The ecological environment is currently at risk due to increased carbon dioxide emissions. To save our beautiful planet, there is a global call to reduce fossil energy consumption by adopting alternative renewable energy sources. Specifically, hydrogen, a clean energy carrier, has been regarded as a promising candidate in the development of renewable energy technology. Splitting of water by hydrogen evolution reaction is one of the widely and eco-friendly used methods to produce hydrogen. This process requires suitable, efficient and stable catalysts such as platinum. However, the scarcity and high cost of these natural resources limit their practical applications. As such, great efforts have been made to explore new catalytic materials.
In a recently published literature, group-III monochalcogenides have been identified as potential active and stable catalysts for hydrogen evolution reaction due to their excellent electron and hole mobilities. InSe being a prototype of the two-dimensional materials is currently on the scientist’s radar. However, limited information is available regarding their reaction mechanism and reaction pathways as a catalyst in hydrogen evolution reactions. Based on the past reviews on two-dimensional nanoribbons, researchers revealed that their structures can accommodate more edge states and thus effective for studying the reaction mechanism in InSe catalysts.
Inspired by these insights, researchers at the Hebei University of Technology: Xiangrong Cheng, Changcheng Zhang, Dr. Lixiu Guan and led by Professor Junguang Tao investigated the hydrogen evolution reaction active sites of zigzag InSe nanoribbons. Specifically, the edge-enhanced electrocatalytic properties of one-dimensional InSe nanoribbons were evaluated based on first-principles calculations. The concept was illustrated by calculating the hydrogen adsorption energies in four configurations: In atoms, Se atoms, In vacancies and Se vacancies. Their research work is currently published in the International Journal of Hydrogen Energy.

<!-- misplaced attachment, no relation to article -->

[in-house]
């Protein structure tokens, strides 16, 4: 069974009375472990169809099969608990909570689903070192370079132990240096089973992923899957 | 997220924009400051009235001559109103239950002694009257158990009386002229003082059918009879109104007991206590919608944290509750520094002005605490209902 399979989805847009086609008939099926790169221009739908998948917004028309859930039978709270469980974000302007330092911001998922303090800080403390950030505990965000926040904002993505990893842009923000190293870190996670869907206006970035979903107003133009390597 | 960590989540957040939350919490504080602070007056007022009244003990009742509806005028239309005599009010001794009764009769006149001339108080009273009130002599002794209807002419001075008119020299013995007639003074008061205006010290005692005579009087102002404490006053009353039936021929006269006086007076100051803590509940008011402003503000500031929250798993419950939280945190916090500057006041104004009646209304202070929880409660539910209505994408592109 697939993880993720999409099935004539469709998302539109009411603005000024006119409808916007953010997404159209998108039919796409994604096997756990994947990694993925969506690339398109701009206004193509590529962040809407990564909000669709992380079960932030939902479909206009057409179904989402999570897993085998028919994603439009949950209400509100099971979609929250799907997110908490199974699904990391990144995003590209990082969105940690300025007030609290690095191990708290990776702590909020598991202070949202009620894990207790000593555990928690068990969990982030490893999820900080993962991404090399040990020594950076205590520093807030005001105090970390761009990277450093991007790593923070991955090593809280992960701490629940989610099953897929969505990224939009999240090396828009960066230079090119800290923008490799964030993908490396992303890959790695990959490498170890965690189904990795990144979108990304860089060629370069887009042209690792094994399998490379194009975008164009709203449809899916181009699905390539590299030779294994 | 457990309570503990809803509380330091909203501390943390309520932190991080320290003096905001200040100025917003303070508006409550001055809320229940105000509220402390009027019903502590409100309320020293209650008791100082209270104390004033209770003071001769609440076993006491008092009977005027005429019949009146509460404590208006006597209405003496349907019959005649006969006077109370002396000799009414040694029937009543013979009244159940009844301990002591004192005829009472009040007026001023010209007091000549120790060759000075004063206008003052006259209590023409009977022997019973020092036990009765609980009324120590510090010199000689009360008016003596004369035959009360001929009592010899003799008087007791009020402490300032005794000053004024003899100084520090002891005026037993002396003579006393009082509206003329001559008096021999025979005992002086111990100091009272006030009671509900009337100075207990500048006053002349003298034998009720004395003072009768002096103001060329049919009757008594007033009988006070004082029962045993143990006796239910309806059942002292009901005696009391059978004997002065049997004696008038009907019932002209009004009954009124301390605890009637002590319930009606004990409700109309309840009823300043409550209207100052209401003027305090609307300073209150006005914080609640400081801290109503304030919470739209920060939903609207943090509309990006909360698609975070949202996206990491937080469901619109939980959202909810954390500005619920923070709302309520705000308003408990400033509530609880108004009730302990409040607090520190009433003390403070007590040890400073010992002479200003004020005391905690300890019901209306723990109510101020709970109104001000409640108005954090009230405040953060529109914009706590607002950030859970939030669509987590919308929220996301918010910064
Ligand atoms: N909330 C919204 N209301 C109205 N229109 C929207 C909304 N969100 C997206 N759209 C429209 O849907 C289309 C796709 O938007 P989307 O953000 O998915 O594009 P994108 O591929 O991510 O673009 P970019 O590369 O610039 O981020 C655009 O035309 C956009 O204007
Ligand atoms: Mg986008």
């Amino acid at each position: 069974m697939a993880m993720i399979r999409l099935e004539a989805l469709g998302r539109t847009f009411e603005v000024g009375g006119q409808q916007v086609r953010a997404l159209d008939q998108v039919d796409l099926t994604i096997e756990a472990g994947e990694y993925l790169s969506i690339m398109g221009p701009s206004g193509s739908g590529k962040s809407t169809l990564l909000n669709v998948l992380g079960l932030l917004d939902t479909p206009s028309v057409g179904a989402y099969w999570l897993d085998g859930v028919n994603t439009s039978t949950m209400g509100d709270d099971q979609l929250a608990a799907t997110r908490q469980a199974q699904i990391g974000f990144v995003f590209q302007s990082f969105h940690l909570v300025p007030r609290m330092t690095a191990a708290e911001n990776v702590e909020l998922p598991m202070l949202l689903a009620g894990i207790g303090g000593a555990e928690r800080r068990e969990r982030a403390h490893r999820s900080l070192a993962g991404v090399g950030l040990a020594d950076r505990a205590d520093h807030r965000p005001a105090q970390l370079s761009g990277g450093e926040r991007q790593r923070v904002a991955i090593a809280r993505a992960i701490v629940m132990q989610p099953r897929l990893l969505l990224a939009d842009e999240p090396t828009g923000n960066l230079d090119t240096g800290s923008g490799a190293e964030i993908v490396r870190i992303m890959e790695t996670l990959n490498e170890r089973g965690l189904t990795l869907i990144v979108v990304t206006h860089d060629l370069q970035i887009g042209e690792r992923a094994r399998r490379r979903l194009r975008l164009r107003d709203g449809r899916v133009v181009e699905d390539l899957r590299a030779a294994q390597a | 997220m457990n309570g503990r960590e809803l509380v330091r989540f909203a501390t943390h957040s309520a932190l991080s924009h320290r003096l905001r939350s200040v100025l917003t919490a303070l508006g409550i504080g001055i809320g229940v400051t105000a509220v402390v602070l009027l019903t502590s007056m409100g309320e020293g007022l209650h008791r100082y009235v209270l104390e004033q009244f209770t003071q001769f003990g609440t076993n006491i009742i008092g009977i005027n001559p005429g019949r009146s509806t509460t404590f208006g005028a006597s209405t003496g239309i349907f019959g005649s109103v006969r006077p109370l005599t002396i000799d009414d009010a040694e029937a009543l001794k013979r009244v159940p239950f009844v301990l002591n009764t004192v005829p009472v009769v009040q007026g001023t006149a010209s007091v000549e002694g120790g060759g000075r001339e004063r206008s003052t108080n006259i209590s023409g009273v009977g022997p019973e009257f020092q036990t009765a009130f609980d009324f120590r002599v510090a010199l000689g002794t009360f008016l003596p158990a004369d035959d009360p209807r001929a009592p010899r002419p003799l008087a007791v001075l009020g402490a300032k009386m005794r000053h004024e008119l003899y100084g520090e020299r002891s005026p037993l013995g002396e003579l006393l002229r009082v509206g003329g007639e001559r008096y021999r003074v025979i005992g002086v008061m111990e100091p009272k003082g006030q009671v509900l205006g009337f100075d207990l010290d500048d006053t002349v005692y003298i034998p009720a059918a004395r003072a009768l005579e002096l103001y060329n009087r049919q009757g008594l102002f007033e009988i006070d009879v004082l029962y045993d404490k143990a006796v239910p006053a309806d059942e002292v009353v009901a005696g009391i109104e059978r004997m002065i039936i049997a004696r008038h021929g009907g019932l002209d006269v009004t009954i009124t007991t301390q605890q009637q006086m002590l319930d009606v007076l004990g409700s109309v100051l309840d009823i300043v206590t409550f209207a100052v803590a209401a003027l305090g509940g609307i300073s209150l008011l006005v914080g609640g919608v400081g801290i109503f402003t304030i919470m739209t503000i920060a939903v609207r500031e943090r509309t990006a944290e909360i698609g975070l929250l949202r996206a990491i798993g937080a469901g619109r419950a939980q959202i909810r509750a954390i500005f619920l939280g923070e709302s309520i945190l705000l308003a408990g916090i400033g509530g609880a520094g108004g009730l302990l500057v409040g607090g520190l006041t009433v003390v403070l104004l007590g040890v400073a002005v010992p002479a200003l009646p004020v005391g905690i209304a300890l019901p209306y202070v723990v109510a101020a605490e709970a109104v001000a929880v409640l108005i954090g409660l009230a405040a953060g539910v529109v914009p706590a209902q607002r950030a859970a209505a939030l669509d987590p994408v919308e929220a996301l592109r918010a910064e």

For all the considered configurations, hydrogen absorption was observed to be an endothermic process on the surface and all the affinities of the hydrogen on the surface were somehow weak. The hydrogen evolution reaction activity was highly influenced by their edge states. Additionally, the electronic interaction between the H, In and Se atoms enhanced the band gap states. The interactions resulted in electron accumulation at H adsorption sites thus improving the hydrogen evolution reaction performance. Therefore, during the hydrogen evolution process, the charge transfer weakened the hydrogen adsorption hence reducing its desorption energy.
The findings confirmed that the localized bonding played an important role in promoting the hydrogen evolution activities. Generally, configurations without defects are expected to exhibit high hydrogen evolution reaction activities. As such, it was worth noting that their performances could be improved further by introducing in-plane vacancies. The results are beneficial to these kinds of experiments considering that they require addition of defects during experiments.
In summary, Hebei University of Technology scientists presented the first principle study of the hydrogen evolution activity on the InSe nanoribbons. The InSe nanoribbons both with and without defects exhibited impressive catalytic abilities. The results have seen the InSe nanoribbons being selected by the Advances in Engineering as a promising one-dimensional catalyst in the hydrogen evolution process. Professor Junguang Tao, the corresponding author noted that their results in hydrogen generation as a tool for the development of renewable energy technology.
Cheng, X., Zhang, C., Guan, L., & Tao, J. (2019). Origin of high hydrogen evolution activity on InSe nanoribbons: A first-principles study. International Journal of Hydrogen Energy, 44(44), 24174-24183.